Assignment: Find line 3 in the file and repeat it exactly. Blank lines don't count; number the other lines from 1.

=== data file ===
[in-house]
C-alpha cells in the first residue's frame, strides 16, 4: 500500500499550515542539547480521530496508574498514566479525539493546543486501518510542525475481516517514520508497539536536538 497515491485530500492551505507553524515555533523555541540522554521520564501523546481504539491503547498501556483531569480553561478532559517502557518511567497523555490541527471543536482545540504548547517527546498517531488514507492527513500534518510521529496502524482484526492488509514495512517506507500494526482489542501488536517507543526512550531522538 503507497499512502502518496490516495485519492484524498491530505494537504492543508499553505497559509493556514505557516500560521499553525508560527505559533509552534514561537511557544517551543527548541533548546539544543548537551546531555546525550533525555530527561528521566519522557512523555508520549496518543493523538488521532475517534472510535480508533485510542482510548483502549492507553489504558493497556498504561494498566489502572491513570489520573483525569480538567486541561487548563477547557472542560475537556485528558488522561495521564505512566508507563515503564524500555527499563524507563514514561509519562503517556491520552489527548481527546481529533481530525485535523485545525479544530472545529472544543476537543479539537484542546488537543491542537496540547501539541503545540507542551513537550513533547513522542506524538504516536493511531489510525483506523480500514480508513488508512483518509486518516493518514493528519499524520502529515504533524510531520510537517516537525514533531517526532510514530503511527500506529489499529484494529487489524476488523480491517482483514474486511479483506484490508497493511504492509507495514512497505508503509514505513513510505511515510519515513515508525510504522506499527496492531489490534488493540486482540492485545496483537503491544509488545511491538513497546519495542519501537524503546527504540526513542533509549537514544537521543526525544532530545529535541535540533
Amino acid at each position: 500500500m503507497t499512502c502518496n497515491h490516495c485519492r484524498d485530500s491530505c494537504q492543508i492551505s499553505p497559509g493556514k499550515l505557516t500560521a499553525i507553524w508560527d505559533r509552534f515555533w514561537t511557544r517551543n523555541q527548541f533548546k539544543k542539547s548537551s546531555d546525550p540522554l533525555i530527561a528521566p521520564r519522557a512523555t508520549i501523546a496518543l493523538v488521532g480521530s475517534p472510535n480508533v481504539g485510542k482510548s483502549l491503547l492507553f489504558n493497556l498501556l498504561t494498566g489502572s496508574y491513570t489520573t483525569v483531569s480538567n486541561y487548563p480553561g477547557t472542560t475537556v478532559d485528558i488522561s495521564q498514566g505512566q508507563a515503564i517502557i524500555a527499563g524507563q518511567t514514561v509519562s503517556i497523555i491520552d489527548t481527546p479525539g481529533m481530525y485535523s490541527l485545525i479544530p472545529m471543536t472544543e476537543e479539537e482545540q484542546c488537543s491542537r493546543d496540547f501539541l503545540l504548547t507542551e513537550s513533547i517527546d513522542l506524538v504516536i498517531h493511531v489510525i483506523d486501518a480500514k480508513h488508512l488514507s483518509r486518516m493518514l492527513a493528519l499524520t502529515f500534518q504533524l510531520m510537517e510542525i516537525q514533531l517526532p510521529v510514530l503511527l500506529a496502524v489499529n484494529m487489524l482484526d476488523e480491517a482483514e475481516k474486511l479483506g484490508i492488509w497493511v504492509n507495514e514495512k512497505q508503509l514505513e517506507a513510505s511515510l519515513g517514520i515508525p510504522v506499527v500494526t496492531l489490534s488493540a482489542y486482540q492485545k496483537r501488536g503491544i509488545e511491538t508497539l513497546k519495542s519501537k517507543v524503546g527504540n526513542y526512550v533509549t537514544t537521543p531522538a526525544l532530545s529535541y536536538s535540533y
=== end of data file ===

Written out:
Amino acid at each position: 500500500m503507497t499512502c502518496n497515491h490516495c485519492r484524498d485530500s491530505c494537504q492543508i492551505s499553505p497559509g493556514k499550515l505557516t500560521a499553525i507553524w508560527d505559533r509552534f515555533w514561537t511557544r517551543n523555541q527548541f533548546k539544543k542539547s548537551s546531555d546525550p540522554l533525555i530527561a528521566p521520564r519522557a512523555t508520549i501523546a496518543l493523538v488521532g480521530s475517534p472510535n480508533v481504539g485510542k482510548s483502549l491503547l492507553f489504558n493497556l498501556l498504561t494498566g489502572s496508574y491513570t489520573t483525569v483531569s480538567n486541561y487548563p480553561g477547557t472542560t475537556v478532559d485528558i488522561s495521564q498514566g505512566q508507563a515503564i517502557i524500555a527499563g524507563q518511567t514514561v509519562s503517556i497523555i491520552d489527548t481527546p479525539g481529533m481530525y485535523s490541527l485545525i479544530p472545529m471543536t472544543e476537543e479539537e482545540q484542546c488537543s491542537r493546543d496540547f501539541l503545540l504548547t507542551e513537550s513533547i517527546d513522542l506524538v504516536i498517531h493511531v489510525i483506523d486501518a480500514k480508513h488508512l488514507s483518509r486518516m493518514l492527513a493528519l499524520t502529515f500534518q504533524l510531520m510537517e510542525i516537525q514533531l517526532p510521529v510514530l503511527l500506529a496502524v489499529n484494529m487489524l482484526d476488523e480491517a482483514e475481516k474486511l479483506g484490508i492488509w497493511v504492509n507495514e514495512k512497505q508503509l514505513e517506507a513510505s511515510l519515513g517514520i515508525p510504522v506499527v500494526t496492531l489490534s488493540a482489542y486482540q492485545k496483537r501488536g503491544i509488545e511491538t508497539l513497546k519495542s519501537k517507543v524503546g527504540n526513542y526512550v533509549t537514544t537521543p531522538a526525544l532530545s529535541y536536538s535540533y